Kelly Grizzle, principal software engineer, SailPoint
Digital identity is becoming increasingly important as enterprises strive to protect and control access to online resources. A series of maturing standards is helping make identity management and single sign-on a reality for organizations deploying systems.
As 2013 came to a close SecureIDNews.co
One of the fundamental jobs of an identity and access management (IAM) system is managing changes to users and their access to various enterprise resources – a subset of IAM called provisioning. The typical organization has hundreds, sometimes thousands, of applications, servers, databases and file shares that must be provisioned, in fact I know of one recent company with approximately 3,500 unique systems.
Historically, enterprises have automated the provisioning of resource changes by using “connectors” between the IAM system and those resources to push or pull changes back and forth to make any required alterations to identities.
The recent explosion of SaaS and cloud-based applications has made it even more difficult to keep up with the need for new connectors. IAM vendors, customers and systems integrators alike need to continually build and maintain hundreds upon hundreds of connectors to make all that work. It’s no simple task, however, and many legacy IAM vendors charge a price for every connector a customer uses.
The growing abundance of available SaaS applications, and the speed at which they can be deployed, has caused the IAM market to hit a tipping point. It’s no longer practical for IAM vendors to keep writing connectors, and it’s too expensive for end users to keep using separate connectors for every application.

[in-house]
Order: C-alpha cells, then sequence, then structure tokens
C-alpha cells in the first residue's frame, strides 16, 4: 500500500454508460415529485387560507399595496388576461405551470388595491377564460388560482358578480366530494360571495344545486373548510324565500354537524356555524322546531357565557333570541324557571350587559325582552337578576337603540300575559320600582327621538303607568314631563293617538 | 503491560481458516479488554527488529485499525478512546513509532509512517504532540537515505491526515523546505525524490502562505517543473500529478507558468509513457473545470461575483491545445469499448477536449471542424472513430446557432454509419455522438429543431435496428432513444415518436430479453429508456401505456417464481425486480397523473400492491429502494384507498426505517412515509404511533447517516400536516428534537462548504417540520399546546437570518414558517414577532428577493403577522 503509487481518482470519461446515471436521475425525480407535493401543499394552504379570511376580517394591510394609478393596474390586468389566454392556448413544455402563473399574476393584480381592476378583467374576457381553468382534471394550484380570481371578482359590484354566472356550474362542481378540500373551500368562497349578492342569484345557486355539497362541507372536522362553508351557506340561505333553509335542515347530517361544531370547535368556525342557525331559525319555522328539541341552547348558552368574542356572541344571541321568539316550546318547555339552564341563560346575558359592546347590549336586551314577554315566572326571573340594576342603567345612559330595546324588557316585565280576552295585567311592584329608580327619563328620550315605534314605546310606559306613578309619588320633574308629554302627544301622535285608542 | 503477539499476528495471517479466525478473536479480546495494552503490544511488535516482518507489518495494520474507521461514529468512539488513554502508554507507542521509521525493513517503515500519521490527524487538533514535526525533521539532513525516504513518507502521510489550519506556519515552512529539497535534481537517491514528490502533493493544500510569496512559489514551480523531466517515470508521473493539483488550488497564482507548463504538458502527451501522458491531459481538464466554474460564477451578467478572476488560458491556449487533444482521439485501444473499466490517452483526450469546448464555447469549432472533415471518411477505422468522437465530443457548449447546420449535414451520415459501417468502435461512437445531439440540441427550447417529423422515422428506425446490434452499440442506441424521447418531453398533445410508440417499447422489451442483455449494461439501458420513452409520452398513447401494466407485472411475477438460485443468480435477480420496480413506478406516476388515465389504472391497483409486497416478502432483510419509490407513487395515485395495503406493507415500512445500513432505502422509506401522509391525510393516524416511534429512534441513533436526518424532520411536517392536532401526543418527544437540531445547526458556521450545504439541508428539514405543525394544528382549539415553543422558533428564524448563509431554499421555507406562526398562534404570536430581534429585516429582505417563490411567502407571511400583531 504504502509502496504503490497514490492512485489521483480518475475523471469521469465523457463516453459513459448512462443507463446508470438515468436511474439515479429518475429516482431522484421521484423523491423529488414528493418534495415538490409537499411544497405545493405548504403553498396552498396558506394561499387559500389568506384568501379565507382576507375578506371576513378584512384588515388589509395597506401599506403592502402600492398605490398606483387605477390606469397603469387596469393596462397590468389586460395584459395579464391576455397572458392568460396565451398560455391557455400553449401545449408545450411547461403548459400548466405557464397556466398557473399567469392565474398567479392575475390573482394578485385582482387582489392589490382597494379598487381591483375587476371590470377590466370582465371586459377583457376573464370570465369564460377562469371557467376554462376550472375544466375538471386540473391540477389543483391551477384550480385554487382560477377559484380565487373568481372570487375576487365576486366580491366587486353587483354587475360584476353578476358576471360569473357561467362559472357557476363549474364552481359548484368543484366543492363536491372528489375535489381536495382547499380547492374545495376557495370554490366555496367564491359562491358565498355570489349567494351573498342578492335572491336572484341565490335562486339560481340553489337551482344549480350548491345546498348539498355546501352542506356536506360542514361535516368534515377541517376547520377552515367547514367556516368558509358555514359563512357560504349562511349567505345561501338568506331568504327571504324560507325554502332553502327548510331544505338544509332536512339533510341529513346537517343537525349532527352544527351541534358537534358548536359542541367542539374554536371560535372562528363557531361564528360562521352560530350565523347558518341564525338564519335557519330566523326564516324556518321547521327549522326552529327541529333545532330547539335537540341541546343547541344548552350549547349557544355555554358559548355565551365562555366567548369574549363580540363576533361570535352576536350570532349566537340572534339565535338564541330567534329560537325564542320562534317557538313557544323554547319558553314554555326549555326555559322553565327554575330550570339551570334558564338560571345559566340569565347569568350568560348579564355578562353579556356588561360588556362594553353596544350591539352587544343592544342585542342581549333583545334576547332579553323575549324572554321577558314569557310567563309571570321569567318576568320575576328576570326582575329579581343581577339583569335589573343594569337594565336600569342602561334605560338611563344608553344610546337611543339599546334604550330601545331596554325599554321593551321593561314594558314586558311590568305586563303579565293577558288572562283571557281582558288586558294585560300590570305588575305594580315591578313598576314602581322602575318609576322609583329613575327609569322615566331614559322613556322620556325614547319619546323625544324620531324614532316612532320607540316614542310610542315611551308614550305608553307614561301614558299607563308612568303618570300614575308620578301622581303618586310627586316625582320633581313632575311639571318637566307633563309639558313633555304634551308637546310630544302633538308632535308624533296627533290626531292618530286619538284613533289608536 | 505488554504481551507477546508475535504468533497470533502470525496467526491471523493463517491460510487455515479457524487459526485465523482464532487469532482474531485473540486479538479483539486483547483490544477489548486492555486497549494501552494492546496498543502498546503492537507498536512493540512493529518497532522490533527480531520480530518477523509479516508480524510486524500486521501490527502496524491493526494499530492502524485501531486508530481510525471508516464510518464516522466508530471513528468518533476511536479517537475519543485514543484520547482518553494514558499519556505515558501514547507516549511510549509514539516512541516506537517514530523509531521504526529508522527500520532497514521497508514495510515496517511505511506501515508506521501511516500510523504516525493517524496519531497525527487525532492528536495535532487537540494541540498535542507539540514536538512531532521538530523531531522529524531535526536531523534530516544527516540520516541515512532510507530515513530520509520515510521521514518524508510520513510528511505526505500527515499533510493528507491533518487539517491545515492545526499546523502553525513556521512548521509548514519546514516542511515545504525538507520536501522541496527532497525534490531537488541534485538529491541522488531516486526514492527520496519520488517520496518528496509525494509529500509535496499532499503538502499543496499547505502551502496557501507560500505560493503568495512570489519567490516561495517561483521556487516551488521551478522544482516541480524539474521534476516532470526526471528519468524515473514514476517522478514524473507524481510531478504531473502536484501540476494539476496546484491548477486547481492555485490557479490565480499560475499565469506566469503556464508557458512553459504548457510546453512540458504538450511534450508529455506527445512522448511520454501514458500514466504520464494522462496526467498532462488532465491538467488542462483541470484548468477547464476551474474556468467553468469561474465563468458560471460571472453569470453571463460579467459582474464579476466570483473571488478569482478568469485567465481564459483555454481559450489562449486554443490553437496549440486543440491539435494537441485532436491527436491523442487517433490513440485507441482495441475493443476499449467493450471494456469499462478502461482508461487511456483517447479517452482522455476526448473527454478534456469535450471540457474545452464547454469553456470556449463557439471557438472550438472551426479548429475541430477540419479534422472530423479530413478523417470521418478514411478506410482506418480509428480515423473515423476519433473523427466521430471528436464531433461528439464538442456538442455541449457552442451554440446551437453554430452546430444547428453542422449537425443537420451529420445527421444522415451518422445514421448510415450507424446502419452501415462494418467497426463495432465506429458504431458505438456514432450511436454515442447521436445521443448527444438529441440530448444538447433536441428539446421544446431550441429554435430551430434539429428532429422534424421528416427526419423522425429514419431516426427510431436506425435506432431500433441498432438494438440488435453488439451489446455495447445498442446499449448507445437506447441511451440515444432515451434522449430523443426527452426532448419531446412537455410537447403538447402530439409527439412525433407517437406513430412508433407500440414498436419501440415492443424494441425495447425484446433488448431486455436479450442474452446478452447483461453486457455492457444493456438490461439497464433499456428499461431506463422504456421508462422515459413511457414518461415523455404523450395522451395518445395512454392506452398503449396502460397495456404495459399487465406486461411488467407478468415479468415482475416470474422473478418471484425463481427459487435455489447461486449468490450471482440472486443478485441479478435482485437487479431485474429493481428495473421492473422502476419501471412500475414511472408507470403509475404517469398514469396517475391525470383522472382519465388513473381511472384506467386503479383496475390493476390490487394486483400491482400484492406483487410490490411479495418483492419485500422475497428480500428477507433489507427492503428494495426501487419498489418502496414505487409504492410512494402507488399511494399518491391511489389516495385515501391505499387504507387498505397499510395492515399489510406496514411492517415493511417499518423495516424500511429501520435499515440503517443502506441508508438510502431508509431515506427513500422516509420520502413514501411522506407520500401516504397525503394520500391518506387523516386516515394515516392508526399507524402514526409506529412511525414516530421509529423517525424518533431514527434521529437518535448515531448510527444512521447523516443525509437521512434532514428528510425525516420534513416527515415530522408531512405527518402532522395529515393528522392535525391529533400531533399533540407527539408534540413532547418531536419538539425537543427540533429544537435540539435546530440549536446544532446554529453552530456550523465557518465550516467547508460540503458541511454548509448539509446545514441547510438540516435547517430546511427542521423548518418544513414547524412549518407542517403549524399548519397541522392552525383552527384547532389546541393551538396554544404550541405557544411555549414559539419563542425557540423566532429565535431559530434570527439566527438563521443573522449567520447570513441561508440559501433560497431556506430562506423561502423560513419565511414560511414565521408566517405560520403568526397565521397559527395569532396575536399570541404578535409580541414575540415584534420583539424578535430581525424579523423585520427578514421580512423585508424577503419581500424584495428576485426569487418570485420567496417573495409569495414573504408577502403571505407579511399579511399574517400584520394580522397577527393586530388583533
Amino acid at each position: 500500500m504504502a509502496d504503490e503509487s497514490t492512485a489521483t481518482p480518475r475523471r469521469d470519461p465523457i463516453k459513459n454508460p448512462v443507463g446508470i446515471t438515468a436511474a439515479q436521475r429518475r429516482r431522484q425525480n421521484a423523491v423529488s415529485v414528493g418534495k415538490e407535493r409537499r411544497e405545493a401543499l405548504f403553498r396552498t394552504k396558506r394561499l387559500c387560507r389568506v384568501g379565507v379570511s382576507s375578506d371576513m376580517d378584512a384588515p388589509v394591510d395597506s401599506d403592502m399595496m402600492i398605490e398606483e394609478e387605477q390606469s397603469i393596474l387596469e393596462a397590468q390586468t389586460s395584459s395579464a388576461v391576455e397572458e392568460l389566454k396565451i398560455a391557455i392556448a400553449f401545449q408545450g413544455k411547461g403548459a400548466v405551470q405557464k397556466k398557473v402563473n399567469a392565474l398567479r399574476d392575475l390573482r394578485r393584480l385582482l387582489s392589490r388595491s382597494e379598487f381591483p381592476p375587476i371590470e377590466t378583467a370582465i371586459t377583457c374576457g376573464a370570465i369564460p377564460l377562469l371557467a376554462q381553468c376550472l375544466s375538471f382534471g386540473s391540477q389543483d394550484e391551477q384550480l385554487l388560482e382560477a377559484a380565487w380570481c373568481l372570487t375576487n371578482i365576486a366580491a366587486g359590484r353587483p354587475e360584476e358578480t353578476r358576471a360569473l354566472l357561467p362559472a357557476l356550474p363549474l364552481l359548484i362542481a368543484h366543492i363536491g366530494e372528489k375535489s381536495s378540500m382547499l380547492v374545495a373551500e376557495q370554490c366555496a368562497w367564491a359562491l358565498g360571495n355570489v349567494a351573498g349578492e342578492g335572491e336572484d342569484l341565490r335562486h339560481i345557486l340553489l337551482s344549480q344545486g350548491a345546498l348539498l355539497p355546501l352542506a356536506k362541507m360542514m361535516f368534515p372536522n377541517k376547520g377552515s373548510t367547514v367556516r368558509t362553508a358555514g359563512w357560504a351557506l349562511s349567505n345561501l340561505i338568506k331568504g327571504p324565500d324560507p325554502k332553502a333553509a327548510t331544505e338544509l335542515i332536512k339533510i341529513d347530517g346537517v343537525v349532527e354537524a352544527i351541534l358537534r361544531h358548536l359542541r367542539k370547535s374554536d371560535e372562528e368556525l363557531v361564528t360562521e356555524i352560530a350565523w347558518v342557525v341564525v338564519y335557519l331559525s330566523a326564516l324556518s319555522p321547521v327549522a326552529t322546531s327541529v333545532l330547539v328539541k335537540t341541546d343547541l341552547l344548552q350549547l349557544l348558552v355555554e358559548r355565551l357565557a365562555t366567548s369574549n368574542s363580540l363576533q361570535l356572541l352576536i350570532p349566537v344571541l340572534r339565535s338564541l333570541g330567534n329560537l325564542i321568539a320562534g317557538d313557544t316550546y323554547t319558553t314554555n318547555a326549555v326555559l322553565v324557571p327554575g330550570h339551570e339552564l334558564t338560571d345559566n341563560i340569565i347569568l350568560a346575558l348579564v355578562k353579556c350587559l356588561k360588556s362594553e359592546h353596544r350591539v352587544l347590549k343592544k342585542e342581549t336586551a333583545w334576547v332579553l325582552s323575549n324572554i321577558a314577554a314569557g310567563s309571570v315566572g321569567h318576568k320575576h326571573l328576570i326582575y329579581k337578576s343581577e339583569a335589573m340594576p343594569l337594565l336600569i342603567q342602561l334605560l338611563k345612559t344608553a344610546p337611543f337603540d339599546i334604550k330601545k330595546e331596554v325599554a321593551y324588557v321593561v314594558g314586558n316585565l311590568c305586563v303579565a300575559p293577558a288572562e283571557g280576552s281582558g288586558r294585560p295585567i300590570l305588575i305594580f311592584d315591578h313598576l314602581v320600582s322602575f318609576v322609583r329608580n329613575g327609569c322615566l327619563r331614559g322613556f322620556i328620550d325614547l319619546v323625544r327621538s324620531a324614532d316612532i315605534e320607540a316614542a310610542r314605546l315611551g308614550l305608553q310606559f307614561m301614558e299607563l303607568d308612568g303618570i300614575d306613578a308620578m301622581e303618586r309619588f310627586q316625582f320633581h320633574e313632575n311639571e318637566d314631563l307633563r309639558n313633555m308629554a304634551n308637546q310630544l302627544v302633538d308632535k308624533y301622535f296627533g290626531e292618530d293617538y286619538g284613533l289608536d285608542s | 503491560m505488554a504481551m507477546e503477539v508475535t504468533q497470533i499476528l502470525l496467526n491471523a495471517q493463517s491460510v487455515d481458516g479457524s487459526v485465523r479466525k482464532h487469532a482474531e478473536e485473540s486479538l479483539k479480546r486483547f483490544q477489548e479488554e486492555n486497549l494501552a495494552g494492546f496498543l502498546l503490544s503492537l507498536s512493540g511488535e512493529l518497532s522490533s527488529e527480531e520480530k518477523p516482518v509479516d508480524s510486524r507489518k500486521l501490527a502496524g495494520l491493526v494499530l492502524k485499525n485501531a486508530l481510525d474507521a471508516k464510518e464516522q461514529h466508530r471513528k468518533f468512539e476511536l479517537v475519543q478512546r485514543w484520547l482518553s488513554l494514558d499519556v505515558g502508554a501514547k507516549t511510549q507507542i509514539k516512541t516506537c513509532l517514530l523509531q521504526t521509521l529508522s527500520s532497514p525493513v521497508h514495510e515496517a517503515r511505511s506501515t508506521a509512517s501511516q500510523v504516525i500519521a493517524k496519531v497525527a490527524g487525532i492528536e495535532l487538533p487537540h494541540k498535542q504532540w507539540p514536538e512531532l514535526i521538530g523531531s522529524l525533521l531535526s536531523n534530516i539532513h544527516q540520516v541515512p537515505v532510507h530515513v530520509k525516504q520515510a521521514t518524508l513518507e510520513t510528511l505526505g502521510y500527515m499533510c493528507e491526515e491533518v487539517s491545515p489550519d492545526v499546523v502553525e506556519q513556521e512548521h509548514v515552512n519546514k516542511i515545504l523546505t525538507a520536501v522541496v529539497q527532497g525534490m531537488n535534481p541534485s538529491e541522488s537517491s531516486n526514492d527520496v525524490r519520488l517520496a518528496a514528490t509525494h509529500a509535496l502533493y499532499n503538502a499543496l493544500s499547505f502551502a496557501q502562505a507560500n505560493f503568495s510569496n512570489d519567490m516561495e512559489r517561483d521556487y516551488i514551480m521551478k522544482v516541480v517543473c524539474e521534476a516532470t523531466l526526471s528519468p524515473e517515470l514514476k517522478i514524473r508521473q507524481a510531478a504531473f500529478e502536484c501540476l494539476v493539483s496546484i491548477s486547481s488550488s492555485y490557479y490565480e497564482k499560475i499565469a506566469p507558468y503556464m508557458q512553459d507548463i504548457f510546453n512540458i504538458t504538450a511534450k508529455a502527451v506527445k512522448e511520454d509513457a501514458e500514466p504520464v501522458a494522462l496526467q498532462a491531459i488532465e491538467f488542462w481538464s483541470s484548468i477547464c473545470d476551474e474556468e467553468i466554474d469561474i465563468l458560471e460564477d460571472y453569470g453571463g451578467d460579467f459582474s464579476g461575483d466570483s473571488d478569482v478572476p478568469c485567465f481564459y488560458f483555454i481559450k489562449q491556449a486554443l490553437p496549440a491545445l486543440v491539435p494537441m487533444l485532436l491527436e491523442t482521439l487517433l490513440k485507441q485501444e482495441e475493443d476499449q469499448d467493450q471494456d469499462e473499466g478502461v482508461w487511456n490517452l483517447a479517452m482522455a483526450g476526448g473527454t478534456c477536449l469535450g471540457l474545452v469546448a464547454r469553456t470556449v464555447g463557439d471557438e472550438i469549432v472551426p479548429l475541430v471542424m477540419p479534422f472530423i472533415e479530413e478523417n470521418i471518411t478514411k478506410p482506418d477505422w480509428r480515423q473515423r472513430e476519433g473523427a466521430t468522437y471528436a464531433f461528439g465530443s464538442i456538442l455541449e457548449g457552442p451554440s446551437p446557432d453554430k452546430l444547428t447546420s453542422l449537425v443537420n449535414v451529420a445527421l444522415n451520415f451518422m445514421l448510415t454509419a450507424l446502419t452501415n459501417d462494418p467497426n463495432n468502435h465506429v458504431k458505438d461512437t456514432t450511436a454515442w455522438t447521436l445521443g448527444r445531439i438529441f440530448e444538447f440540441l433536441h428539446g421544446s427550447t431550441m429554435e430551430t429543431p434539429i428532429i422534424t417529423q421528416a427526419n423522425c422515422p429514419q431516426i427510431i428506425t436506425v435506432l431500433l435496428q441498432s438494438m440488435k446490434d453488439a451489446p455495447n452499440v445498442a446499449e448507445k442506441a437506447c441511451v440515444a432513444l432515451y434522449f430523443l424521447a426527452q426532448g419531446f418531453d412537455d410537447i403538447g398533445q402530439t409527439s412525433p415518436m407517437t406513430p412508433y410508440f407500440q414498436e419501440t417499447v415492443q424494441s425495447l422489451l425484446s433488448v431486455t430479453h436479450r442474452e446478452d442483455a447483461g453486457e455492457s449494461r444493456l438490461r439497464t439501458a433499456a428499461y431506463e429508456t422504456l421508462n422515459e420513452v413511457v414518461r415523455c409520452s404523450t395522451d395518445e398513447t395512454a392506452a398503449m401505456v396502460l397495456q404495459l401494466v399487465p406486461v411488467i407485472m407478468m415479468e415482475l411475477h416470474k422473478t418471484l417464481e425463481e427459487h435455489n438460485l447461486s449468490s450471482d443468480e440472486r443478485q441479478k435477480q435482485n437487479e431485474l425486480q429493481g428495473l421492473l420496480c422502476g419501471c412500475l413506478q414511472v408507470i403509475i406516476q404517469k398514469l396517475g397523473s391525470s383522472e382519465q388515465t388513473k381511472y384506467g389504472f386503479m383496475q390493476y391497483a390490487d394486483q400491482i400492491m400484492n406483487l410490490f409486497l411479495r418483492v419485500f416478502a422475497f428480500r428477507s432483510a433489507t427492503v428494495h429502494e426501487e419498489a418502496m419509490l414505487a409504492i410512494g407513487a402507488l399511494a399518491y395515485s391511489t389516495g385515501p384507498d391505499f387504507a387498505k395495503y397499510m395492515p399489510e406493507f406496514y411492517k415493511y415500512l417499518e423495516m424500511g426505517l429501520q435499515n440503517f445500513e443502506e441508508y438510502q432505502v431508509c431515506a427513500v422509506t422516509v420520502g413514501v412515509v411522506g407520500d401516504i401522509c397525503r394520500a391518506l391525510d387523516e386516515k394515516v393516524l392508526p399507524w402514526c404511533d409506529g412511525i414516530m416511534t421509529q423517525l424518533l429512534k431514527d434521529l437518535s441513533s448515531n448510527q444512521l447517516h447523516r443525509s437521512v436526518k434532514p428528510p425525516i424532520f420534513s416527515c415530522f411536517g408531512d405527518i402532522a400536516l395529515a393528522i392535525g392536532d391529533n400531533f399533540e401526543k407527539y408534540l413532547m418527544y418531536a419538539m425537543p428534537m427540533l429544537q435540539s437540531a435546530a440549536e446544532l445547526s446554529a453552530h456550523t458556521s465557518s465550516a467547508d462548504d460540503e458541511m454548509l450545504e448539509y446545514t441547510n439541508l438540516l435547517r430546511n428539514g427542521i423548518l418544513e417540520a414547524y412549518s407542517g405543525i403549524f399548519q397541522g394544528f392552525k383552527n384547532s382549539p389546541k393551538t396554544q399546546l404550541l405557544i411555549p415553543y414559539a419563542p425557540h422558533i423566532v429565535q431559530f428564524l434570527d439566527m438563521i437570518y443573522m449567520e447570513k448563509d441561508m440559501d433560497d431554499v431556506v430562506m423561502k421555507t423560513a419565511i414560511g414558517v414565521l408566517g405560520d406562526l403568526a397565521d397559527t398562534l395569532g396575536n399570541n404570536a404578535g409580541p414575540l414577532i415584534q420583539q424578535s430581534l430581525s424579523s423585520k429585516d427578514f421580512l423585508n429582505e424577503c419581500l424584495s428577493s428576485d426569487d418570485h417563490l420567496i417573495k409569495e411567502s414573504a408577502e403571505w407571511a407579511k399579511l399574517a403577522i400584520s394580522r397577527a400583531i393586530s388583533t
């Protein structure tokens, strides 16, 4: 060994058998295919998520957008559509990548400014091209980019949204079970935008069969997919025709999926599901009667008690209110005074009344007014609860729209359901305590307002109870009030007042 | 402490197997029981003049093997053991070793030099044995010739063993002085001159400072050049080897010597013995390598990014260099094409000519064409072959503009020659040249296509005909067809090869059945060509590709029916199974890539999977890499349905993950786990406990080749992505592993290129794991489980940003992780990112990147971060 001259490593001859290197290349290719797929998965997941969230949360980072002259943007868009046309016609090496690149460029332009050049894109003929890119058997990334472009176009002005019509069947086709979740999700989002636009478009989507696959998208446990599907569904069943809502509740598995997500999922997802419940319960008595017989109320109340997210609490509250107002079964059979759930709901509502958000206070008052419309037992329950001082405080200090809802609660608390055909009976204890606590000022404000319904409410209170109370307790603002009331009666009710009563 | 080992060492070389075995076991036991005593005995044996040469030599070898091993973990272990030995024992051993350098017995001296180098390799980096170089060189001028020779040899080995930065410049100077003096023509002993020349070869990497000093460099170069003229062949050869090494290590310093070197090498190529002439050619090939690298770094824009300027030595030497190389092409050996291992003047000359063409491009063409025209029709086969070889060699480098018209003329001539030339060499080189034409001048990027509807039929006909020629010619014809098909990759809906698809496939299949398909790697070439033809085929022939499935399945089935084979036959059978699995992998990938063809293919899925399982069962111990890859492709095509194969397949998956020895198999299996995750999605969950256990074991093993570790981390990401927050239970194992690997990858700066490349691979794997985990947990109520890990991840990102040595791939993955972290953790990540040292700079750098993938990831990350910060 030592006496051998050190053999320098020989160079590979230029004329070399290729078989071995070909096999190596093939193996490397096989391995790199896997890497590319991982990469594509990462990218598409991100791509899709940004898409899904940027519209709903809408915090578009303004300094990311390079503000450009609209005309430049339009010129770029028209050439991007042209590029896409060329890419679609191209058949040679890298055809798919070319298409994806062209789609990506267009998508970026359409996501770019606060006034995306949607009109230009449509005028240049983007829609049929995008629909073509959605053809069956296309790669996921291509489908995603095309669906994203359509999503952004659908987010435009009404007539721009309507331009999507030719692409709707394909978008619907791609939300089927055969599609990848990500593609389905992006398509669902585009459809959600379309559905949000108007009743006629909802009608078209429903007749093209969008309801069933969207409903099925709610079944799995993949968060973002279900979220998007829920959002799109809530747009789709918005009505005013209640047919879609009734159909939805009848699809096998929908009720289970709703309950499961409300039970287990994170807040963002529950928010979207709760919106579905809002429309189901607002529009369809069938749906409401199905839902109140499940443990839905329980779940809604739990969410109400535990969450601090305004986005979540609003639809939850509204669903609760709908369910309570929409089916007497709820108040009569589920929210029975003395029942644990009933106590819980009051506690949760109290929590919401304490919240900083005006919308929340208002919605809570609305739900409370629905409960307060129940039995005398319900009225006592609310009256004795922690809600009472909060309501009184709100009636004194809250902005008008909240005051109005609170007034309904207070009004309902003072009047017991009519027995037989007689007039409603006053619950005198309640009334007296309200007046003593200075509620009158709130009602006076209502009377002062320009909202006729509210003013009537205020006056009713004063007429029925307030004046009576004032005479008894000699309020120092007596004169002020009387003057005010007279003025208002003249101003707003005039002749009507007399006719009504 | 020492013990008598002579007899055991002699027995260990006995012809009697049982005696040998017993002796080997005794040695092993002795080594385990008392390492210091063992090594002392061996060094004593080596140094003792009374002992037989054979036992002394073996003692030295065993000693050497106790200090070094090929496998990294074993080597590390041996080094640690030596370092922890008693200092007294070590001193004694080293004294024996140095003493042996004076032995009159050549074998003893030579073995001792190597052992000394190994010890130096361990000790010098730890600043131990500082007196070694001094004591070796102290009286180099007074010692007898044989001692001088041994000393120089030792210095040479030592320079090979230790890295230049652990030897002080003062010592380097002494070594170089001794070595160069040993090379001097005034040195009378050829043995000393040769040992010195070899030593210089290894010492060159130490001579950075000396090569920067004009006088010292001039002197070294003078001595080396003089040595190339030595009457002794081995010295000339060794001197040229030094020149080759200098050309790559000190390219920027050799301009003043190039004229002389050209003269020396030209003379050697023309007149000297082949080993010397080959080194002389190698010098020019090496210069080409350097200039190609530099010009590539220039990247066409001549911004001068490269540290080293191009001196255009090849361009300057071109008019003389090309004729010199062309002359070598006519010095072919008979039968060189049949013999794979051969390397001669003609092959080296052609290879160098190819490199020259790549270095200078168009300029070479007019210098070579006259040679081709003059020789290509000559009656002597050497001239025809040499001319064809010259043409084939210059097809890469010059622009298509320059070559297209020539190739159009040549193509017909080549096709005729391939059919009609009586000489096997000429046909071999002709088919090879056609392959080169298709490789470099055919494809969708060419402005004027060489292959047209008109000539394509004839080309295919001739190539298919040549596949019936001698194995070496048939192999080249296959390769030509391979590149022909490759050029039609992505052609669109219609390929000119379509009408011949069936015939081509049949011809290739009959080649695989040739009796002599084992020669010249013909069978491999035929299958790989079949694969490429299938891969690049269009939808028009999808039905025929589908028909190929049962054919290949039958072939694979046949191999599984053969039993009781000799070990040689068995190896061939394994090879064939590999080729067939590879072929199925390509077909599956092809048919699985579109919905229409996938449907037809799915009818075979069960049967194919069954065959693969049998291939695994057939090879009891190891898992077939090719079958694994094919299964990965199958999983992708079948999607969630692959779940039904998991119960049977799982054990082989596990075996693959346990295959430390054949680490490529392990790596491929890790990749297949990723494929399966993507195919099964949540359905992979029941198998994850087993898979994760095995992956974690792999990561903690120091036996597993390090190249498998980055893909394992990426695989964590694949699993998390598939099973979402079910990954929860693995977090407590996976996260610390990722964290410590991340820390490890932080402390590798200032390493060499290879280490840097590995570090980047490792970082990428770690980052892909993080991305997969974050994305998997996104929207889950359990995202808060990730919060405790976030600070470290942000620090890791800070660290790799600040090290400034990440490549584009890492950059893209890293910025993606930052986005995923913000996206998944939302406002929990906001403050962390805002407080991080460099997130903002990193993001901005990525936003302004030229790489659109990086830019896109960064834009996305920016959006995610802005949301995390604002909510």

To address this challenge, a new standard called System for Cross-Domain Identity Management (SCIM) has been developed to create a uniform provisioning interface for SaaS and cloud applications. SCIM’s intent is to reduce the cost and complexity of managing users in and out of SaaS applications by eliminating the need for separate and proprietary connectors to each individual application.
A cross-industry team, which includes my company, SailPoint, Cisco, Ping, Salesforce.com, Technology Nexus and UnboundID, designed this specification with an emphasis on simplicity, while supporting existing authentication, authorization and privacy models.
Keeping It Simple
From the onset, SCIM was designed to be simple. It does not try to cover every provisioning use case, but rather supports the most common situations. Based on the 80/20 rule, SCIM focuses on the core tasks – the essential CRUD (create, read, update, and delete) operations – of account management and leaves out the 20 % of the “provisioning platform” extras that individual organizations have added into their respective connectors.
It does this by utilizing an extensible user schema that means the same thing, regardless of which application is being provisioned. The schema can then be extended to handle any necessary, specific IAM vendor or service-provider requirements. This simplifies provisioning for the SaaS providers, as well as for IAM vendors and customers.
SCIM clearly and simply addresses the account creation, management and deletion “interface” using a full RESTful web services approach that can be used by any application. This takes the simpler, more direct use cases and implements them using a “resource-centric” approach that is easier to write, use in the code as well as easier to read and understand in the specification.
App Vendor Support
While the need for SCIM is well understood, it’s incumbent for SaaS vendors to adopt SCIM and make the standard widely available. Several SaaS vendors, including Salesforce.com, Google and Cisco, are on the forefront of solving these issues, investing significant time to help drive SCIM forward and build SCIM interfaces into their products. Support by the major SaaS vendor platforms will prove critical if SCIM is to achieve widespread adoption.
Customers Demand for SCIM
The SCIM standard also needs the support of public and private organizations that want to simplify how they manage their identities and applications in the cloud. Many organizations now specify requirements for a simple, standardized way of managing their SaaS accounts. This growing and real customer need has resulted in pressure on SaaS vendors to support SCIM on one side, and a push for IAM vendors to make use of SCIM on the other.